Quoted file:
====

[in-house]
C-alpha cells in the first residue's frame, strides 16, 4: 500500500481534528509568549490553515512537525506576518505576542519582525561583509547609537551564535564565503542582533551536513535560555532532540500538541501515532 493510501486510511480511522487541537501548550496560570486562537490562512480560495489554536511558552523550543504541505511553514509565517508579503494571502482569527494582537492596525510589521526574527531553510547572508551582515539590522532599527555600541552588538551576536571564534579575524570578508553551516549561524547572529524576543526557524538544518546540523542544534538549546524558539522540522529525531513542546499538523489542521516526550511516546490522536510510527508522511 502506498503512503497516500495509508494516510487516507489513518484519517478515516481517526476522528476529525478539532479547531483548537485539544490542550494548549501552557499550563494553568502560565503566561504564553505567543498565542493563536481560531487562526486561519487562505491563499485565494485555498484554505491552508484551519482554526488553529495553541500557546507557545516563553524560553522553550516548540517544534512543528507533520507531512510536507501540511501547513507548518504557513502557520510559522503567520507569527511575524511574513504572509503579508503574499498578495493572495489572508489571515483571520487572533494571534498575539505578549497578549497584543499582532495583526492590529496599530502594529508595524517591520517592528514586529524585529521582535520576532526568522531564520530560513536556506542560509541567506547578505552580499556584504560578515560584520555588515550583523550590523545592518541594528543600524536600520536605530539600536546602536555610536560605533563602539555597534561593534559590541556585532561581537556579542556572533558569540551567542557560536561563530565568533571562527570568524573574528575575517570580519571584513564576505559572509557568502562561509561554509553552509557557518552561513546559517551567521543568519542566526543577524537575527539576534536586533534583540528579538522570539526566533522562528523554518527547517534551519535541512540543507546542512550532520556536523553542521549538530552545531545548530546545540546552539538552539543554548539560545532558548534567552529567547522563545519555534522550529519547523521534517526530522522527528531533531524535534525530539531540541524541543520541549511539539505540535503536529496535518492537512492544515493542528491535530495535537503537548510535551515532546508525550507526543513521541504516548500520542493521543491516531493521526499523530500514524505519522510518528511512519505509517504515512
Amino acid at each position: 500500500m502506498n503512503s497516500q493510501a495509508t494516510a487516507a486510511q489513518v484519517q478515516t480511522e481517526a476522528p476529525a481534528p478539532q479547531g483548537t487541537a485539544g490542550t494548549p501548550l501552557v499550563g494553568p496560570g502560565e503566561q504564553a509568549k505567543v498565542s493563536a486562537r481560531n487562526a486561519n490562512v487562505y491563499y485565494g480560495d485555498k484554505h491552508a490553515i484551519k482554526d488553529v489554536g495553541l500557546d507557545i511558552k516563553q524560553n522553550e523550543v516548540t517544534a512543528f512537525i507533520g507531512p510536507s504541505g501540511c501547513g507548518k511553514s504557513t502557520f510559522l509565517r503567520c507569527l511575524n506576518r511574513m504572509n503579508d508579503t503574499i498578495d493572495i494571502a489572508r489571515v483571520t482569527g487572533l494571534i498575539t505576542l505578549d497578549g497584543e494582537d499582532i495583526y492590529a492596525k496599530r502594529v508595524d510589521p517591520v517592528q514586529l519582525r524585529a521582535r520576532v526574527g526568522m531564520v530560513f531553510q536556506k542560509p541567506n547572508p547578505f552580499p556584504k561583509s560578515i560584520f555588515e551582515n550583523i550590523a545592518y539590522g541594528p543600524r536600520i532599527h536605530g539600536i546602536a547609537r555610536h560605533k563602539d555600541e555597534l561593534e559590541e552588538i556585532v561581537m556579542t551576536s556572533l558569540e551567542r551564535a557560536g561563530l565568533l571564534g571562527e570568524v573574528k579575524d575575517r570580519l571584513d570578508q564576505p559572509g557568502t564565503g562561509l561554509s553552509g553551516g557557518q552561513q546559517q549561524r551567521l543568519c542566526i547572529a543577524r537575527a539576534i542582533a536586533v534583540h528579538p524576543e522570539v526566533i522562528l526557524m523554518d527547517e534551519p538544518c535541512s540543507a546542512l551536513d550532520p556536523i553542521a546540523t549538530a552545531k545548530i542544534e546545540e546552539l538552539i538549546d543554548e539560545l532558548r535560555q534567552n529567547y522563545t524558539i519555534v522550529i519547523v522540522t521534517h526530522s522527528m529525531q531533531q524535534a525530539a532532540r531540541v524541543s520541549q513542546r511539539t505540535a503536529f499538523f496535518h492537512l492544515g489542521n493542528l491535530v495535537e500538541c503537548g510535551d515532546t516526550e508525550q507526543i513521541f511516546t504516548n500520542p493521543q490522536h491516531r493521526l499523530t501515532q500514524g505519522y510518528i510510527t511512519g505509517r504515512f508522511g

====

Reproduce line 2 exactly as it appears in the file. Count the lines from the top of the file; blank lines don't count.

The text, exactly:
C-alpha cells in the first residue's frame, strides 16, 4: 500500500481534528509568549490553515512537525506576518505576542519582525561583509547609537551564535564565503542582533551536513535560555532532540500538541501515532 493510501486510511480511522487541537501548550496560570486562537490562512480560495489554536511558552523550543504541505511553514509565517508579503494571502482569527494582537492596525510589521526574527531553510547572508551582515539590522532599527555600541552588538551576536571564534579575524570578508553551516549561524547572529524576543526557524538544518546540523542544534538549546524558539522540522529525531513542546499538523489542521516526550511516546490522536510510527508522511 502506498503512503497516500495509508494516510487516507489513518484519517478515516481517526476522528476529525478539532479547531483548537485539544490542550494548549501552557499550563494553568502560565503566561504564553505567543498565542493563536481560531487562526486561519487562505491563499485565494485555498484554505491552508484551519482554526488553529495553541500557546507557545516563553524560553522553550516548540517544534512543528507533520507531512510536507501540511501547513507548518504557513502557520510559522503567520507569527511575524511574513504572509503579508503574499498578495493572495489572508489571515483571520487572533494571534498575539505578549497578549497584543499582532495583526492590529496599530502594529508595524517591520517592528514586529524585529521582535520576532526568522531564520530560513536556506542560509541567506547578505552580499556584504560578515560584520555588515550583523550590523545592518541594528543600524536600520536605530539600536546602536555610536560605533563602539555597534561593534559590541556585532561581537556579542556572533558569540551567542557560536561563530565568533571562527570568524573574528575575517570580519571584513564576505559572509557568502562561509561554509553552509557557518552561513546559517551567521543568519542566526543577524537575527539576534536586533534583540528579538522570539526566533522562528523554518527547517534551519535541512540543507546542512550532520556536523553542521549538530552545531545548530546545540546552539538552539543554548539560545532558548534567552529567547522563545519555534522550529519547523521534517526530522522527528531533531524535534525530539531540541524541543520541549511539539505540535503536529496535518492537512492544515493542528491535530495535537503537548510535551515532546508525550507526543513521541504516548500520542493521543491516531493521526499523530500514524505519522510518528511512519505509517504515512